Interview with Edmond Geanta, Author of Crimson Transcendence

13 Apr 2021

What can you tell us about your new release, Crimson Transcendence?

This is Book 4 of the “Blood Calls for Blood” Series and it follows the struggles of an ordinary family with unique blood traits. When the hero (Gabi Halldor) gets infected, her husband choses to find a cure for her. In book 1 (Zombie Evolution) he does just that, but now, transformed into a telepathic vampire, Gabi and her daughter, Eve are being hunted by the government and other unsavory characters for their blood with hopes to find the immortality formula.

“Crimson Transcendence” follows three characters: Gabi’s husband—Reynir Halldor – an Icelandic ex-special forces (big shout to Iceland here – love the country and its people), Jenkins–a former medical doctor and Gabi’s second in command-Silvia who is also a vampire.

The three of them travel to Florida in an attempt to save Jenkins’ son, Josh who is now surrounded by hordes of zombies. The book depicts Silvia’s dedication and sacrifice when confronted by a very tough choice – save the man she loves or the one she swore an oath to.

What or who inspired you to become an author?

Although English is my second language, I’m an avid reader of English literature. I’ve always been fascinated with books written by Ray Bradbury, Richard Matheson and Stephen King but also the classics—Shakespeare, Twain, Steinbeck, etc.

The flexibility and richness I found in the English language is so unique to me. I’ve always aspired to be like these authors, so I decided to put my thoughts on paper and share my stories with the world.

What’s on your top 5 list for the best books you’ve ever read?

I am Legend – Richard Matheson
The Republic – Plato
Misery- Stephen King
Home Deus – Yuval Noah Harari
Brunner – C. L. Werner

Say you’re the host of a literary talk show. Who would be your first guest? What would you want to ask?

If I could turn back time, that would definitely be Edgar Allan Poe. The guy was weird enough to create huge ratings.

For a contemporary author I would go with Jeff Carson. Reading about him actually inspired me to start publishing. I thought—“If he did it, why not me?”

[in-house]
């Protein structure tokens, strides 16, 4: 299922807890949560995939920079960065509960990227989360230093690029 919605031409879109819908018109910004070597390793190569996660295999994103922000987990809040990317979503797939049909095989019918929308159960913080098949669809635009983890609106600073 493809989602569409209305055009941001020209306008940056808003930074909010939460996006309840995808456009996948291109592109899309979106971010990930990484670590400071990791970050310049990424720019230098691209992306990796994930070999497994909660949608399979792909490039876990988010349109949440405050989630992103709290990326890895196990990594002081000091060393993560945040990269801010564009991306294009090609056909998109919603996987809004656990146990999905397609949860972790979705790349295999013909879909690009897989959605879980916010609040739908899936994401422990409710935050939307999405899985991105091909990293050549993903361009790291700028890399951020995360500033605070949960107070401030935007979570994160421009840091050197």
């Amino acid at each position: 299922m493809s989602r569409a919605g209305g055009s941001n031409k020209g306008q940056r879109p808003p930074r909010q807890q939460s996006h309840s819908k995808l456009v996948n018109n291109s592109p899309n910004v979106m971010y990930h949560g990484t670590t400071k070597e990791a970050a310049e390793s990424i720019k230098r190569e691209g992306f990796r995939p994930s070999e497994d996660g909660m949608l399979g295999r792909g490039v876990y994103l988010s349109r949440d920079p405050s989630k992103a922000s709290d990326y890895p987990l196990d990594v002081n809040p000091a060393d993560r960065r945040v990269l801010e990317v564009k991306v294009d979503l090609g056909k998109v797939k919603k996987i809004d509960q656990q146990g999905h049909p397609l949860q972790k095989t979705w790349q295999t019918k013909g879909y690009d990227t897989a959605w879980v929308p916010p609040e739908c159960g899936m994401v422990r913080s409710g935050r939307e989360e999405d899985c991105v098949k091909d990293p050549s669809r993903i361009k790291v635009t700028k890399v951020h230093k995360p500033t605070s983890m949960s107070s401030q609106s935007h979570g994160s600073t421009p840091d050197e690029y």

I would ask Jeff the following:
1. What are the things you’d do different when you wrote and published your first book?
2. How much time do you dedicate to social media promotion and on what platforms specifically?
3. What would be his advice to Jeff Carson from ten years ago?
4. Would you consider crossing genres and write something totally different than what you’ve been writing so far?

What’s your favorite thing about writing?

The editing. Ideas I have plenty and I can write several thousand words each day, but editing is an art. Constantly trying to hone the idea into less words without losing its meaning and intention is a drug to me. I quit watching TV or movies just so I can have more time to write.

If a day goes by and I haven’t written something, I feel I wasted that day. Not trying to be cheesy here but, the truth is that writing completes me, although my wife might have different thoughts on that topic…

What is a typical day like for you?

I don’t sleep much, probably because I consume insane amounts of coffee and chocolate. Also, because I have a full-time job and a part time one as well – teaching management and leadership at a local college.

The day starts with reviewing what I wrote the day before while I’m having my three cups of coffee. Then, I talk to my wife for a bit, who is doing all the social media, promotion, ads on Facebook, etc. We go over the stats, changing ads, descriptions, etc. Without her I would probably be miserable and unpublished.

Then I start my full-time job – I’m a Technology Program Manager, working remote for a company out east. During my lunch break I write and then, after dinner, the real writing starts until past midnight.

I go to bed thinking about my characters and what would they logically do next. Whatever crazy idea comes to mind, I write it down and then I struggle for days to get the characters out of the problem I just created for them. Interestingly enough, some days I wake up after dreaming the solution of the problem I just created for my characters. I love to shock my audience with twists in the plot that make sense and could very well happen. In a way, I create problems for myself, not my characters and I never take the easy way out, as in an UFO dropped by and gave the hostages a ride out of the conundrum, they found themselves in, etc.

During the day I also respond to messages from my fans (emails, Facebook messages, IG, etc.). I think it’s important for and respectful to those who read my books, so I always dedicate time to that.

What scene from Crimson Transcendence was your favorite to write?

One that I’m afraid to share with you because it would give away the book. Let’s just say, my wife cried while I was reading her that part and my editor admonished me for writing that piece. It seems both, my wife and my editor had grown fond of one of the characters and the final chapter was not something they expected. In the end they loved it.

That’s why I’ll defer to my second favorite piece which is the banter and often life philosophies shared between Rey and Jenkins during their trip to Florida to save Josh. The scenes consist of questions I often ask myself. By writing them, I actually provide my own answers. In a way, I’m dialoguing with myself. It’s fun…in a weird kinda way.

Do you have a motto, quote, or philosophy you live by?

1. Don’t tell me what to do. Nobody died and made you king.
2. Live and let live.
3. If there’s no love then there’s nothing.
4. Without darkness you’ll never appreciate the light
5. Every man dies, not every man lives.

Edmond Geanta is the author of the new book Crimson Transcendence

Connect with Edmond Geanta

Author Site

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